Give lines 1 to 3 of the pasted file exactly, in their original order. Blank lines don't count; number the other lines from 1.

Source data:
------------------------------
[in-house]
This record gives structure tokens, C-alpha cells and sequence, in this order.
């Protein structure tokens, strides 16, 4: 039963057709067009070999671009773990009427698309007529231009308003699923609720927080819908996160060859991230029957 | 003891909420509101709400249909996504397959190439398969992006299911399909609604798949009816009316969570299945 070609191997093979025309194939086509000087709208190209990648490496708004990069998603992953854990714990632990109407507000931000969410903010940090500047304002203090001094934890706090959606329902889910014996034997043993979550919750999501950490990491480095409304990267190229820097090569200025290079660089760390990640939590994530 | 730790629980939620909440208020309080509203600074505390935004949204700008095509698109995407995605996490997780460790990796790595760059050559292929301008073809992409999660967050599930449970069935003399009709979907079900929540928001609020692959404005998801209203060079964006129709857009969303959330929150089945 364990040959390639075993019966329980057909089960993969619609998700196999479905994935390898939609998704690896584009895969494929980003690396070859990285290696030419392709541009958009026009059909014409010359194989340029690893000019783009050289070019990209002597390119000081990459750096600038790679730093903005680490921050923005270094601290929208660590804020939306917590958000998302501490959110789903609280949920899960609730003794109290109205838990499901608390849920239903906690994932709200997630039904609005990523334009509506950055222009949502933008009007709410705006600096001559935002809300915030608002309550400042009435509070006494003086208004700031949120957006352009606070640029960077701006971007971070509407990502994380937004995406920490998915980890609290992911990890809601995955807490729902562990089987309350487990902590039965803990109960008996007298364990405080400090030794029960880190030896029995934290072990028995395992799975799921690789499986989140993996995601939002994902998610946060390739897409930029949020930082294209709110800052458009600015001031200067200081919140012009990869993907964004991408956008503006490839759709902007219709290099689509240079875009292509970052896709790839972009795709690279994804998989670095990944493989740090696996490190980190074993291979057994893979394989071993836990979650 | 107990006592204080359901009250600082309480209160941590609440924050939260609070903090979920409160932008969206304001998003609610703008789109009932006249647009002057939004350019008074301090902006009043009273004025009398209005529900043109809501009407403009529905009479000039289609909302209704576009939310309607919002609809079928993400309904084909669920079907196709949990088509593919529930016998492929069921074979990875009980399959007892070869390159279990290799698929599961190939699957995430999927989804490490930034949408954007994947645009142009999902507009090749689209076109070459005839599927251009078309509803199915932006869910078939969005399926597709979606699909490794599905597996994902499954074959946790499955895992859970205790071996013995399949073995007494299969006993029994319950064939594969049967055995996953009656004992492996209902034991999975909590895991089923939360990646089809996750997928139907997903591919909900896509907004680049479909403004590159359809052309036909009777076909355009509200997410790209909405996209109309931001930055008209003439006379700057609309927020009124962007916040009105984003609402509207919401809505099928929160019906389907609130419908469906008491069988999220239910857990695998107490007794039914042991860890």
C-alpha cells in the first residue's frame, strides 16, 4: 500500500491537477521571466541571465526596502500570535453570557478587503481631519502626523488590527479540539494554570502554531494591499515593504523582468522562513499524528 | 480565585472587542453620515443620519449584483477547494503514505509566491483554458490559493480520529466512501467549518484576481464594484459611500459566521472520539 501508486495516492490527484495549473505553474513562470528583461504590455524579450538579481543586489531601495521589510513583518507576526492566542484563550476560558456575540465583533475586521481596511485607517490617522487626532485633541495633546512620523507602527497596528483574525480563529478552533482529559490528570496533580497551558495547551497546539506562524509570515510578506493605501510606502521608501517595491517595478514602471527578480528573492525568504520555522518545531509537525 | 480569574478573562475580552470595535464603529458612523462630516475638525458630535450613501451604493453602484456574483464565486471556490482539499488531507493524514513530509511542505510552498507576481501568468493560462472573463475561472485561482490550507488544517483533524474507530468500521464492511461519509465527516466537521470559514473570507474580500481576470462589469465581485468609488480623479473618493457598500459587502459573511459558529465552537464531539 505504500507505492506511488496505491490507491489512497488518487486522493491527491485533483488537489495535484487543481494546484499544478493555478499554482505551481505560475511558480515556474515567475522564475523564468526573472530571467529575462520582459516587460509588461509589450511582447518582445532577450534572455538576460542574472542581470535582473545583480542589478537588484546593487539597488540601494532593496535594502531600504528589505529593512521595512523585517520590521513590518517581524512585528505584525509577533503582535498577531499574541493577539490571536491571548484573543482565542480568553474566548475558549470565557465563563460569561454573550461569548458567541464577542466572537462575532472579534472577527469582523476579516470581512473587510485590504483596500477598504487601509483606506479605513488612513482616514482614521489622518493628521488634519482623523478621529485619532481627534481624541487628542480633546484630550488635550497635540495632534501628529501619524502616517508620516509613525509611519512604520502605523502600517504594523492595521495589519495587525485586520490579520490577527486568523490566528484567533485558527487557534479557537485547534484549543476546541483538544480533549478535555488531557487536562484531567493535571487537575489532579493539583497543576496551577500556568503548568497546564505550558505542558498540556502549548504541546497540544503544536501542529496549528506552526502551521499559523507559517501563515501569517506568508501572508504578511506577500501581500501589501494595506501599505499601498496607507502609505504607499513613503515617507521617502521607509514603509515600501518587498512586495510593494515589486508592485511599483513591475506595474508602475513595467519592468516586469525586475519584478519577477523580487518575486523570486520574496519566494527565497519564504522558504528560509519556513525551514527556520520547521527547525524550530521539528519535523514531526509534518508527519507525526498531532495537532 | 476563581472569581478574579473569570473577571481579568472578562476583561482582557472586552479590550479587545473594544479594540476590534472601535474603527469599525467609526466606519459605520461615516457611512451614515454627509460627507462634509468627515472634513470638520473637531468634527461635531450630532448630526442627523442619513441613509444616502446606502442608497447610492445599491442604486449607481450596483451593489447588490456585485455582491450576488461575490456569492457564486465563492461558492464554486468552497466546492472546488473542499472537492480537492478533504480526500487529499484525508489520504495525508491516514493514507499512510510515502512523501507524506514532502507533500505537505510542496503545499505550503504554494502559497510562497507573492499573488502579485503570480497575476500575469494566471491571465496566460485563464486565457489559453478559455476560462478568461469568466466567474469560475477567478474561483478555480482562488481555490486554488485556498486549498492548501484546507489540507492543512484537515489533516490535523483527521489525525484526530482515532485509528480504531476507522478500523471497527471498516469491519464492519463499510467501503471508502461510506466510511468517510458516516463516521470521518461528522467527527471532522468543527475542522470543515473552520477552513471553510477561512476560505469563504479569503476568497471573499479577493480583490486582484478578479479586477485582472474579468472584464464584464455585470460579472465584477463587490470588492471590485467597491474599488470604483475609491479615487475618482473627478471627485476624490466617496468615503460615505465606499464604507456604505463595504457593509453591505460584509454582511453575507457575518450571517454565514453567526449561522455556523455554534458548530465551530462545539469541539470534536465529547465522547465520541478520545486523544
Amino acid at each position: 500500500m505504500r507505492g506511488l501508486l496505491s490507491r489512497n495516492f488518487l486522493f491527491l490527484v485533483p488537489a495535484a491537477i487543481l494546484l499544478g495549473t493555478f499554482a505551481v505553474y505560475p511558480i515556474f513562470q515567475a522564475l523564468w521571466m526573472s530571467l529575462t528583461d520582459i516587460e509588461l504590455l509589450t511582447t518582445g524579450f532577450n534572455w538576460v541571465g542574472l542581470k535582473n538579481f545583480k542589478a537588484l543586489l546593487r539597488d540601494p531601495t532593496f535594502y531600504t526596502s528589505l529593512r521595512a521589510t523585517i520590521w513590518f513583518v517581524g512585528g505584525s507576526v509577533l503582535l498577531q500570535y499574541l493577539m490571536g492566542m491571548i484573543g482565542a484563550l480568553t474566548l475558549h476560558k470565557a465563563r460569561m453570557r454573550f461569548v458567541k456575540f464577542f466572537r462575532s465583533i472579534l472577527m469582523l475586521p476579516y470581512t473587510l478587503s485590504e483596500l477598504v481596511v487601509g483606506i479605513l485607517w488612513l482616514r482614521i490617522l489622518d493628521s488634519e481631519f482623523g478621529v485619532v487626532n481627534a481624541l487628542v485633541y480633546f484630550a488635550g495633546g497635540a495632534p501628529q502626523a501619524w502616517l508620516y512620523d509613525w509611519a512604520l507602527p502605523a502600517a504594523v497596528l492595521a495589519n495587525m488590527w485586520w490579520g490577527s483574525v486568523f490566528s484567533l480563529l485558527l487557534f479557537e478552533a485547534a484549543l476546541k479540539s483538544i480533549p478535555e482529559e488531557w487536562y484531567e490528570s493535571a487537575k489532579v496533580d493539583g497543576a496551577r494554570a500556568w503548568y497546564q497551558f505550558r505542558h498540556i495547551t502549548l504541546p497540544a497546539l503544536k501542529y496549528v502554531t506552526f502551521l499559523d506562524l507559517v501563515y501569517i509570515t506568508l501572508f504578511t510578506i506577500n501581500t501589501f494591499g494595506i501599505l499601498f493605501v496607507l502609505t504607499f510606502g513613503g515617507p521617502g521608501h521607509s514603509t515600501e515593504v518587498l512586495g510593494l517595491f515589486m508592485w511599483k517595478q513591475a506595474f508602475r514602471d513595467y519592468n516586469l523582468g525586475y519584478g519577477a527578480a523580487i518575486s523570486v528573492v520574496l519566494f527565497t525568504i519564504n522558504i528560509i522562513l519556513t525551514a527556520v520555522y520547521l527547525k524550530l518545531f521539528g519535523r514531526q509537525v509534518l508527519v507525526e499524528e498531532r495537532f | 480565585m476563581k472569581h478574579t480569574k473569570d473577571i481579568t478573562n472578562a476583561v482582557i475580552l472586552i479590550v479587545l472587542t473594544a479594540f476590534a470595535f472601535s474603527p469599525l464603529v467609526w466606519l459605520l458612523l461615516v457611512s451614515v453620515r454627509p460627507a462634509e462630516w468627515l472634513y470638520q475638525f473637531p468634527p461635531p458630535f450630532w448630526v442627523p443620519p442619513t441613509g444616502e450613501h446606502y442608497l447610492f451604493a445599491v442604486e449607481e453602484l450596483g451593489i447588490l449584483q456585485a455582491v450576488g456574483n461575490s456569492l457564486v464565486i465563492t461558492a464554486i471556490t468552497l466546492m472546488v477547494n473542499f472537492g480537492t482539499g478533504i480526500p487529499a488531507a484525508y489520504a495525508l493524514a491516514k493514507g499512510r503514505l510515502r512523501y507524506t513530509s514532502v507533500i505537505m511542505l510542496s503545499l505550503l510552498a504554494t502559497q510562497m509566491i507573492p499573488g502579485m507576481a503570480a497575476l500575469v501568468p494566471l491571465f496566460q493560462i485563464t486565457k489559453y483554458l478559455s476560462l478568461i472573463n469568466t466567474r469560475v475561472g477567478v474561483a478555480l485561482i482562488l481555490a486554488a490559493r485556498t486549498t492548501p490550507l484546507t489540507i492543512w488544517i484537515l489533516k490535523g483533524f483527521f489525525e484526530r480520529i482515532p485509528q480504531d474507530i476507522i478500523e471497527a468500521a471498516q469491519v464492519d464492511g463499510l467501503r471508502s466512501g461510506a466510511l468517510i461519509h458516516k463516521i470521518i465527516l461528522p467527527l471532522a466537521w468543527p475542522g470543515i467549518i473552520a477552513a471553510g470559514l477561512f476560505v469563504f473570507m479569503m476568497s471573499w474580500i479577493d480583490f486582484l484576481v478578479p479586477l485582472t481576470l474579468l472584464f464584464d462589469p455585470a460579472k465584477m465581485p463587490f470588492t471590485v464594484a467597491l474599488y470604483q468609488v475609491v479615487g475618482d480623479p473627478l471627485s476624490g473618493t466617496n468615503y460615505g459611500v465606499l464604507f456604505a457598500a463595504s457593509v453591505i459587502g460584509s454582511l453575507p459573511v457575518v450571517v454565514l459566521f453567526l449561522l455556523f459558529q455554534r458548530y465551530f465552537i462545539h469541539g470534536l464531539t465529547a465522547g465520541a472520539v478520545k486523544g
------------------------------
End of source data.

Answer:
[in-house]
This record gives structure tokens, C-alpha cells and sequence, in this order.
């Protein structure tokens, strides 16, 4: 039963057709067009070999671009773990009427698309007529231009308003699923609720927080819908996160060859991230029957 | 003891909420509101709400249909996504397959190439398969992006299911399909609604798949009816009316969570299945 070609191997093979025309194939086509000087709208190209990648490496708004990069998603992953854990714990632990109407507000931000969410903010940090500047304002203090001094934890706090959606329902889910014996034997043993979550919750999501950490990491480095409304990267190229820097090569200025290079660089760390990640939590994530 | 730790629980939620909440208020309080509203600074505390935004949204700008095509698109995407995605996490997780460790990796790595760059050559292929301008073809992409999660967050599930449970069935003399009709979907079900929540928001609020692959404005998801209203060079964006129709857009969303959330929150089945 364990040959390639075993019966329980057909089960993969619609998700196999479905994935390898939609998704690896584009895969494929980003690396070859990285290696030419392709541009958009026009059909014409010359194989340029690893000019783009050289070019990209002597390119000081990459750096600038790679730093903005680490921050923005270094601290929208660590804020939306917590958000998302501490959110789903609280949920899960609730003794109290109205838990499901608390849920239903906690994932709200997630039904609005990523334009509506950055222009949502933008009007709410705006600096001559935002809300915030608002309550400042009435509070006494003086208004700031949120957006352009606070640029960077701006971007971070509407990502994380937004995406920490998915980890609290992911990890809601995955807490729902562990089987309350487990902590039965803990109960008996007298364990405080400090030794029960880190030896029995934290072990028995395992799975799921690789499986989140993996995601939002994902998610946060390739897409930029949020930082294209709110800052458009600015001031200067200081919140012009990869993907964004991408956008503006490839759709902007219709290099689509240079875009292509970052896709790839972009795709690279994804998989670095990944493989740090696996490190980190074993291979057994893979394989071993836990979650 | 107990006592204080359901009250600082309480209160941590609440924050939260609070903090979920409160932008969206304001998003609610703008789109009932006249647009002057939004350019008074301090902006009043009273004025009398209005529900043109809501009407403009529905009479000039289609909302209704576009939310309607919002609809079928993400309904084909669920079907196709949990088509593919529930016998492929069921074979990875009980399959007892070869390159279990290799698929599961190939699957995430999927989804490490930034949408954007994947645009142009999902507009090749689209076109070459005839599927251009078309509803199915932006869910078939969005399926597709979606699909490794599905597996994902499954074959946790499955895992859970205790071996013995399949073995007494299969006993029994319950064939594969049967055995996953009656004992492996209902034991999975909590895991089923939360990646089809996750997928139907997903591919909900896509907004680049479909403004590159359809052309036909009777076909355009509200997410790209909405996209109309931001930055008209003439006379700057609309927020009124962007916040009105984003609402509207919401809505099928929160019906389907609130419908469906008491069988999220239910857990695998107490007794039914042991860890």